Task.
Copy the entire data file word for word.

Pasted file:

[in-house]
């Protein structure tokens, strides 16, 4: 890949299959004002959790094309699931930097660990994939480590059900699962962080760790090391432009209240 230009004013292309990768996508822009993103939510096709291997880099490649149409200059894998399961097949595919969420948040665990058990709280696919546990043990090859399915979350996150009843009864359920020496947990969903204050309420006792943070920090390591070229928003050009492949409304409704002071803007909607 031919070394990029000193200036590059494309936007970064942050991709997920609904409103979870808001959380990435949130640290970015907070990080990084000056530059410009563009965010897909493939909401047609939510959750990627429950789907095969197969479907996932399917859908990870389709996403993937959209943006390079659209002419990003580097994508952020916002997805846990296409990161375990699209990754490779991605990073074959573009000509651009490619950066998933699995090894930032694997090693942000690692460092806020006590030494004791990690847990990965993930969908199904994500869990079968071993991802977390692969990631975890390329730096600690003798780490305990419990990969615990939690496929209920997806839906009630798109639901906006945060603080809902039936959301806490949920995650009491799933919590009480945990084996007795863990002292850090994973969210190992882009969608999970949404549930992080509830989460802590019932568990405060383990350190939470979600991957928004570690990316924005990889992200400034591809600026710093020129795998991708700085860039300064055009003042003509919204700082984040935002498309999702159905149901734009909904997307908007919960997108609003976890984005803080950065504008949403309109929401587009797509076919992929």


[in-house]
């Protein structure tokens, strides 16, 4: 890949299959004002959790094309699931930097660990994939480590059900699962962080760790090391432009209240 230009004013292309990768996508822009993103939510096709291997880099490649149409200059894998399961097949595919969420948040665990058990709280696919546990043990090859399915979350996150009843009864359920020496947990969903204050309420006792943070920090390591070229928003050009492949409304409704002071803007909607 031919070394990029000193200036590059494309936007970064942050991709997920609904409103979870808001959380990435949130640290970015907070990080990084000056530059410009563009965010897909493939909401047609939510959750990627429950789907095969197969479907996932399917859908990870389709996403993937959209943006390079659209002419990003580097994508952020916002997805846990296409990161375990699209990754490779991605990073074959573009000509651009490619950066998933699995090894930032694997090693942000690692460092806020006590030494004791990690847990990965993930969908199904994500869990079968071993991802977390692969990631975890390329730096600690003798780490305990419990990969615990939690496929209920997806839906009630798109639901906006945060603080809902039936959301806490949920995650009491799933919590009480945990084996007795863990002292850090994973969210190992882009969608999970949404549930992080509830989460802590019932568990405060383990350190939470979600991957928004570690990316924005990889992200400034591809600026710093020129795998991708700085860039300064055009003042003509919204700082984040935002498309999702159905149901734009909904997307908007919960997108609003976890984005803080950065504008949403309109929401587009797509076919992929």